A good eater must be a good man; for a good eater must have a good digestion, and a good digestion depends upon a good conscience. - Benjamin Disraeli
RFE/RL Daily Report

No. 71, 14 April 1994

                              RUSSIA

RUSSIAN DIPLOMACY ON BOSNIA. Special envoy Vitalii Churkin
continued his mediation mission in the former Yugoslavia on 13
April. Returning to Belgrade after talks in Pale and Sarajevo,
Churkin said he believed that the Bosnian Serbs would cease
military actions around Gorazde. He dismissed as exaggerated
reports that UN peacekeepers were being held under house arrest by
Bosnian Serbs, arguing that the peacekeepers' detainment was "just
a matter of restricting their movements -- a reaction to the
airstrikes by the NATO forces." Meanwhile, on 13 April, the
Russian State Duma passed a statement by a vote of 262 to 2 that
condemned the airstrikes and called for an emergency session of
the UN Security Council. On the same day, Russian Prime Minister
Viktor Chernomyrdin called for the lifting of economic sanctions
against the rump Yugoslavia following the achievement of a
ceasefire, ITAR-TASS reported. Suzanne Crow, RFE/RL, Inc.

KINKEL CRITICIZES RUSSIA. On 13 April, German Foreign Minister
Klaus Kinkel reiterated Germany's support of the use of airstrikes
on Serb targets near Gorazde, calling them "legitimate, necessary,
and correct." While expressing appreciation for Russia's
engagement in the Balkans, he criticized Russia for condemning the
implementation of UN resolutions for which Moscow itself had
voted, Bavaria Five Radio reported on 14 April. Suzanne Crow,
RFE/RL, Inc.

YELTSIN CALLS VISIT A SUCCESS. At the end of a three-day visit to
Spain on 13 April, Boris Yeltsin hailed the visit as a fruitful
one. He highlighted in particular the signing of a comprehensive
treaty of friendship and cooperation between the two countries.
Other documents signed included agreements covering the expansion
of commercial ties and an accord for the establishment of a
telephone hot line. Yeltsin dismissed speculation about his health
during the visit, and he told reporters that they would be lucky
to enjoy such good health when they reach his age, ITAR-TASS and
Reuters reported. Suzanne Crow, RFE/RL, Inc.

MORE WARNINGS ON NATO PARTNERSHIP. Russian Foreign Ministry
officials, echoing remarks made by Boris Yeltsin in Spain one day
earlier, suggested on 13 April that NATO airstrikes on Gorazde
could delay Russia's joining the NATO Partnership for Peace
program. In Moscow, a Foreign Ministry department head, Yurii
Ushakov, said that Foreign Minister Andrei Kozyrev would not go to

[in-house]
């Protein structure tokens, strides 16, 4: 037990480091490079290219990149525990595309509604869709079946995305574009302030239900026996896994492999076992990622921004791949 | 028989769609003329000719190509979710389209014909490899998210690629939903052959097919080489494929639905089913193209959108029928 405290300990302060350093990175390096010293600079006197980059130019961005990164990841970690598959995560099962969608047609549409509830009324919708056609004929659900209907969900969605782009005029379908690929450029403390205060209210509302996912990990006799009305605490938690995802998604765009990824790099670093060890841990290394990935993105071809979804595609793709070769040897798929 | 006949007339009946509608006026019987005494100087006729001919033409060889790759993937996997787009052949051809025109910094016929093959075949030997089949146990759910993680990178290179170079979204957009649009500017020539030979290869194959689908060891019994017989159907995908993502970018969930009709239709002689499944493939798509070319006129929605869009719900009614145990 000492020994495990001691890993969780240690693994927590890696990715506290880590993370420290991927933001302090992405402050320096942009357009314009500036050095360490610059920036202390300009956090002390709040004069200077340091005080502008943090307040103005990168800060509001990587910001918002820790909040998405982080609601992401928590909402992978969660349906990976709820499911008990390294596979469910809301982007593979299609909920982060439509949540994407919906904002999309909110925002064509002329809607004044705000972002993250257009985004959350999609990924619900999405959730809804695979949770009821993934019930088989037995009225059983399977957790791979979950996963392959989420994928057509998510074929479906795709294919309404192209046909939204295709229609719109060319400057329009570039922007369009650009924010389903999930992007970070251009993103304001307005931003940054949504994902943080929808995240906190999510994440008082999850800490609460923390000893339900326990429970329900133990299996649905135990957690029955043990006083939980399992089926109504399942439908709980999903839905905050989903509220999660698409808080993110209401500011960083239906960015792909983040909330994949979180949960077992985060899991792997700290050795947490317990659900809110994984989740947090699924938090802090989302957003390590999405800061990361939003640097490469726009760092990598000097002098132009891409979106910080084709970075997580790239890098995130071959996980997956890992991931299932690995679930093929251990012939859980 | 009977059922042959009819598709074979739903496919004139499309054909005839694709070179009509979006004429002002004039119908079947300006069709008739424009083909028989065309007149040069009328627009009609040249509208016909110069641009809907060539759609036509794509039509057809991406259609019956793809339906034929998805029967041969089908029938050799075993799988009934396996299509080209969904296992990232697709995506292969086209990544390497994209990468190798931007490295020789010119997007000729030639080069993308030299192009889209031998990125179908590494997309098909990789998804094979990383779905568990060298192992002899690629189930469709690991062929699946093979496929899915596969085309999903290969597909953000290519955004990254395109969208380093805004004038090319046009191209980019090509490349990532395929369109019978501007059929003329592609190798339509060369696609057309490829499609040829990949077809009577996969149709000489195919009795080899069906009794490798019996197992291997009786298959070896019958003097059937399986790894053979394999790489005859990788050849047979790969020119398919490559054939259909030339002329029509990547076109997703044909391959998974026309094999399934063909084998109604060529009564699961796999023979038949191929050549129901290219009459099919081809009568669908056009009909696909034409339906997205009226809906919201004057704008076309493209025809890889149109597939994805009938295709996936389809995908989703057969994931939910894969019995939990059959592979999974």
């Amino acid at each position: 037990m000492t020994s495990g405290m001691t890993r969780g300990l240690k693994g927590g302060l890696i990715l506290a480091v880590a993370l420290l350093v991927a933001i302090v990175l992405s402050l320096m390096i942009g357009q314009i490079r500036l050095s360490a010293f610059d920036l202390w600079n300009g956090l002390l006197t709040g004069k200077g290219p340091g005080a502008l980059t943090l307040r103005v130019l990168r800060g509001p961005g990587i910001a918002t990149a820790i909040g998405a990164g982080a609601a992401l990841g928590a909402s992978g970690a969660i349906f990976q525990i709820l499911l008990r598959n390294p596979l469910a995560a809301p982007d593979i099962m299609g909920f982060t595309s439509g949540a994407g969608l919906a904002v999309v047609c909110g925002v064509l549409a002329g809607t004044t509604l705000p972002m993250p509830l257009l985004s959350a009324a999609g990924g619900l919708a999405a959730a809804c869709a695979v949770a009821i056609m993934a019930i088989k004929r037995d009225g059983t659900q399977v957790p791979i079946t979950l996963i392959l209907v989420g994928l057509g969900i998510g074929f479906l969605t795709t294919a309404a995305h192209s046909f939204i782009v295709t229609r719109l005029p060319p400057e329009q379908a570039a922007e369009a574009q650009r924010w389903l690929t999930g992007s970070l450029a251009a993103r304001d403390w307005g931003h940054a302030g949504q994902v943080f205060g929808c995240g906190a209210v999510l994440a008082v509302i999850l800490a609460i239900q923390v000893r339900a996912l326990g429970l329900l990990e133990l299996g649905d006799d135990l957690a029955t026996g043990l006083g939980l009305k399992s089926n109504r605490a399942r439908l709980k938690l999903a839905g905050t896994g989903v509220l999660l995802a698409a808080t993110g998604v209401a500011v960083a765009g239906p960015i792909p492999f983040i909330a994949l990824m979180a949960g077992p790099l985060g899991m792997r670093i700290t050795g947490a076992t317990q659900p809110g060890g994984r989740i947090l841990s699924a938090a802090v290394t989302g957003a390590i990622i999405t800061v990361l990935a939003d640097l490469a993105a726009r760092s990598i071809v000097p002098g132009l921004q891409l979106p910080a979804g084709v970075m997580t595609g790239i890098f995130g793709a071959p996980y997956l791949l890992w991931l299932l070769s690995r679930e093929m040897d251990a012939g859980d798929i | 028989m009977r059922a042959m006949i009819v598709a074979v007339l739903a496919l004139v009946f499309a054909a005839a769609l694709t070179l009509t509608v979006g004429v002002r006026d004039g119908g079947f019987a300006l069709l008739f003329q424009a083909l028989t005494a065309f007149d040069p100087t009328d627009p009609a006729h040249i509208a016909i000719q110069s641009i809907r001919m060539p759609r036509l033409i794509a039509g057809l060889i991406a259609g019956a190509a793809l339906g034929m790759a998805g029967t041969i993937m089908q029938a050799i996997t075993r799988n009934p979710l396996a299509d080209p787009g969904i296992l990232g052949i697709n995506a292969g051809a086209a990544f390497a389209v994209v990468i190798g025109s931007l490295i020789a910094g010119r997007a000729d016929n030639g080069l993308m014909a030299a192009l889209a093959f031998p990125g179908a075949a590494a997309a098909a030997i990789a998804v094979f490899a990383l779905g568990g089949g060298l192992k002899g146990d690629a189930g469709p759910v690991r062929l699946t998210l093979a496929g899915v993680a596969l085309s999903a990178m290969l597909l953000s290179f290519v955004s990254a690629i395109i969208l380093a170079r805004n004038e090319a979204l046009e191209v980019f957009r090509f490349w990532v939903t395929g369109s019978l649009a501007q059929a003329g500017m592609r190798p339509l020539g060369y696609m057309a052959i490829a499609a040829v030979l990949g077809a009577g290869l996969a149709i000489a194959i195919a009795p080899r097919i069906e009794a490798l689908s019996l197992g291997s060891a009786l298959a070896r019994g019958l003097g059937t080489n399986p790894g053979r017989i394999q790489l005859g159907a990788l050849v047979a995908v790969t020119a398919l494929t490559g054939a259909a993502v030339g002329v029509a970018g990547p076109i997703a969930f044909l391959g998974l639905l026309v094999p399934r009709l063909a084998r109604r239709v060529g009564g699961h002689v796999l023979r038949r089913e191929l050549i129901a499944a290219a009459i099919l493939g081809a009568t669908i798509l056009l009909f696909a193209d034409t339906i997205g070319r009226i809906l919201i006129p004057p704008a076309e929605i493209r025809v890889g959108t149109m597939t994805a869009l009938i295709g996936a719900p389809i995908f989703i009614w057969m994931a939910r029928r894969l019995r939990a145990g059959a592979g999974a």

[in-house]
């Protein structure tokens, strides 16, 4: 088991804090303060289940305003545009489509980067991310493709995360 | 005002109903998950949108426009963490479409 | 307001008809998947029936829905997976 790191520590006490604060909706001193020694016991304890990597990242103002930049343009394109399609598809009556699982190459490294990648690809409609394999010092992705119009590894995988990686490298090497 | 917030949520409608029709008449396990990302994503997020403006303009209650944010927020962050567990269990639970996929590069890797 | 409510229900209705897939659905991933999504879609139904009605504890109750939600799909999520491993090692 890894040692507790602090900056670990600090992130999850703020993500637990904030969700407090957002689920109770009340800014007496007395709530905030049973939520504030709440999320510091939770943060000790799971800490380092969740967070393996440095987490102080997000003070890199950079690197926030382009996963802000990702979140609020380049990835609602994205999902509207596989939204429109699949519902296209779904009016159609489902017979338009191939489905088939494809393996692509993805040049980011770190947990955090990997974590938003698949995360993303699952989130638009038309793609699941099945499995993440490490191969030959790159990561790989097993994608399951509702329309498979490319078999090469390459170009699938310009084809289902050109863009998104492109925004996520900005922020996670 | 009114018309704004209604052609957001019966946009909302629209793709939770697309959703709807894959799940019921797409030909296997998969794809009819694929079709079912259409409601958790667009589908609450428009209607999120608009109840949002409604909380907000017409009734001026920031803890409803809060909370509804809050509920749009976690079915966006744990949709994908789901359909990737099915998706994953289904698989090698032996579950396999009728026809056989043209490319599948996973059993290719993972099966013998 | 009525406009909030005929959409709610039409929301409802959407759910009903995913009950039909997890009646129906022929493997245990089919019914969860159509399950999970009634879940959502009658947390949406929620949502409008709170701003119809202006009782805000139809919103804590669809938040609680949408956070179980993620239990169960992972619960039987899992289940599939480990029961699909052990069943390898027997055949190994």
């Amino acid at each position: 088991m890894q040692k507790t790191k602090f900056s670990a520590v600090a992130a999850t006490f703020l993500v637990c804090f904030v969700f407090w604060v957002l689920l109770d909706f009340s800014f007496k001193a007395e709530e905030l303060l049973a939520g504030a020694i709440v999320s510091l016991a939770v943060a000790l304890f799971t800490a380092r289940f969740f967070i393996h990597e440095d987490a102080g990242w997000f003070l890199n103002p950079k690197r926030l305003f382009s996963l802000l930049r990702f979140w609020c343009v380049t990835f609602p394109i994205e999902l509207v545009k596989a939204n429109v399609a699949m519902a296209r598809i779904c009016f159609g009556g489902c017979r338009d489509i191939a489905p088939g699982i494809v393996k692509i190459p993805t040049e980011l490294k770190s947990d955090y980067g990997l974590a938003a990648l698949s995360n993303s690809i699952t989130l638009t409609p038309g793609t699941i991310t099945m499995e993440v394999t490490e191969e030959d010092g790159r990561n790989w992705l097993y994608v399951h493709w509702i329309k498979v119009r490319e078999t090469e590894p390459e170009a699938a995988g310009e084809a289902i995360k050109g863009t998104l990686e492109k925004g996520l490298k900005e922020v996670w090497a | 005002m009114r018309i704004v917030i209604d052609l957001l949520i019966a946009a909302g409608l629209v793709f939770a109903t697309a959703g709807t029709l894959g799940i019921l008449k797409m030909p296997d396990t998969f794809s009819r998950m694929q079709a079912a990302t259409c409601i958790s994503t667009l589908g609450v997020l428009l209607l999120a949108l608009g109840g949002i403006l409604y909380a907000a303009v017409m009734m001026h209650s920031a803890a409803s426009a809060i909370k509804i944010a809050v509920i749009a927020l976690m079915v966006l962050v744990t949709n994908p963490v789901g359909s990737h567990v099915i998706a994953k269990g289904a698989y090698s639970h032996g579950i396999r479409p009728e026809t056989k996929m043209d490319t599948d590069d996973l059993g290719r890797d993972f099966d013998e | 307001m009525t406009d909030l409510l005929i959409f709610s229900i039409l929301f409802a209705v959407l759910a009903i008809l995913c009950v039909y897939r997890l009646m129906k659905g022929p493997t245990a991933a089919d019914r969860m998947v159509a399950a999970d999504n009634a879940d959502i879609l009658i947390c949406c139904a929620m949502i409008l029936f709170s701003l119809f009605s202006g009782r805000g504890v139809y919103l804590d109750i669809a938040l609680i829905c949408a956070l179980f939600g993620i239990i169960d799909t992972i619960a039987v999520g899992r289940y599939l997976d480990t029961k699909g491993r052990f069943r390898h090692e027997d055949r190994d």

Brussels on 21 April to sign the partnership agreement as had been
planned. According to Interfax, Ushakov also confirmed that Moscow
had drafted a document to be presented to NATO that outlines a
framework for cooperation which, he said, had been cleared by the
Foreign and Defense Ministries, as well as the Foreign
Intelligence Service, but had not yet been officially approved by
Yeltsin. In his 12 April remarks Yeltsin had suggested that
Russian participation in the partnership was also tied to gaining
wider access to Western markets; he had earlier linked
participation to Russian membership in the G-7. Stephen Foye,
RFE/RL, Inc.

DUMA DISCUSSES MEDIA COVERAGE OF ITS ACTIVITIES. The State Duma
has apparently resumed the dispute over coverage of its activities
by the state-owned media, Ostankino TV news reported on 13 April.
(Criticism of the media as being heavily biased in favor of the
president had been a regular theme in the old parliament.) At the
13 April session of the Duma, Ostankino said, the deputies
acknowledged that coverage of parliamentary affairs has been more
balanced since the naming of a new leadership for state-run TV.
Some deputies, however, insisted that the time allocated to the
coverage of specific political issues be measured to ensure equal
treatment for various political factions. Mikhail Poltoranin, the
chairman of the Duma committee for Press and Information,
suggested that the deputies elected to the State Duma on party
lists get access to the federal media, while those elected in the
constituencies get access only to local media. Julia Wishnevsky,
RFE/RL, Inc.

WHO ORDERED THE EXECUTION OF THE TSAR? Russia's Prosecutor General
has launched an official legal investigation into the
circumstances surrounding the death of the last Tsar, ITAR-TASS
reported on 12 April. Nicholas II and his family were murdered by
the Bolsheviks in Ekaterinburg in 1918, and their remains were
recently subjected to a forensic investigation by British and
Russian experts, who pronounced them to be authentic. Senior
prosecutor Vladimir Solovev told ITAR-TASS that, when the
Prosecutor's office has completed its investigation, the case will
be referred to a court, which will be asked to decide who among
the Bolshevik leaders gave the execution order. Then, a special
state commission will determine where the remains of the royal
family should be reburied. No explanation was offered as to why a
legal case is being opened at this juncture. Victor Yasmann,
RFE/RL, Inc.

NORTH OSSETIANS TAKE INGUSH HOSTAGES. Tension rose in the North
Ossetian-Ingush conflict zone on 12 April when North Ossetians
took 66 Ingush hostage, ITAR-TASS and Interfax reported on 13
April. The hostages were seized when a column of Ingush refugees
being returned to villages in Prigorodnyi raion was blocked by
Ossetians on its entry into Vladikavkaz. The Ossetians demanded 6
Ingush hostages in order to exchange them for 3 Ossetians they
claimed had been taken hostage earlier. Stones were thrown at the